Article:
The CGT (and most of the other French unions and unions from the Benelux as well) made the fight against the neo-liberal European constitution a major focus of their political intervention and slogans. Tens of thousands of stickers against the constitution were distributed.

The 5000 leaflets members of our international tendency from Britain, France, Germany and Sweden distributed were extremely well received by the French workers, who took bundles to distribute themselves.

The impressive and encouraging role played by the CGT workers was also a result of the recent struggles in France for the 35 hour week and of central importance the question of the European constitution plays in the mind of the French labour movement and population in general.

But the “European day of action” was in reality no real Europe-wide event. The mass demonstration in Brussels was accompanied by mass demonstrations in London and Rome against the occupation of Iraq. But it was - unfortunately - a coincidence of dates, rather than a coordinated action.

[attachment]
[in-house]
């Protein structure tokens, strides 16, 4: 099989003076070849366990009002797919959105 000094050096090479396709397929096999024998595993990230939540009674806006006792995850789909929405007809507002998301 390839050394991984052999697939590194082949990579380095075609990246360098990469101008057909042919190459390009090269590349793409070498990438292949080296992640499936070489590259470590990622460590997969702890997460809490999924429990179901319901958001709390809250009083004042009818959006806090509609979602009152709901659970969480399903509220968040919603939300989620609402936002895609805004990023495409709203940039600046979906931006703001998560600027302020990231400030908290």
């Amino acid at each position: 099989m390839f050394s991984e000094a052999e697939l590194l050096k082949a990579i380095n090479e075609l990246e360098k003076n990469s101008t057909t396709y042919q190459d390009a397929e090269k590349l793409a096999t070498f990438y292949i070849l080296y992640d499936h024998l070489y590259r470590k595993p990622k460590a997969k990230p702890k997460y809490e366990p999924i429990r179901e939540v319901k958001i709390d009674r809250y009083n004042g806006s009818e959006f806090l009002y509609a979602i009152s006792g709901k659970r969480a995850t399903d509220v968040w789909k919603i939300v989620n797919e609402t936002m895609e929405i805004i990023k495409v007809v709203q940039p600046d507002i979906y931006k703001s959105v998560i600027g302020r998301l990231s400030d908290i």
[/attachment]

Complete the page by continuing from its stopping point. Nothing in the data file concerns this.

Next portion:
This poses the question “to be or not to be” to the European Social Forum. Can it become a centre for mobilising such action or will it remain a mere talking shop— a think tank for vapid reformist policies with no takers in the reformist parties. Since the Florence ESF’s courageous antiwar call, which led to worldwide demonstrations by tens of millions on February 15th 2003, the ESF has just vegetated. It has repeatedly failed to give a lead to the widespread struggles of workers and youth that wracked Europe over the last two years.

In fact to avoid a rapid descent into irrelevancy the next European Preparatory Assembly of the ESF, due to take place in Prague in mid-May, must give a lead in bringing together the various struggles, in encouraging forces like the French CGT with its mass working class membership and the East European Unions together in a real Europe-wide co-ordination of struggles against the social attacks, the constitution and imperialist war. Otherwise, the European Social Forum will remain - as it proved to be in Brussels - a feeble appendage of the ETUC - rather than an organ to challenge the old bureaucratic apparatuses.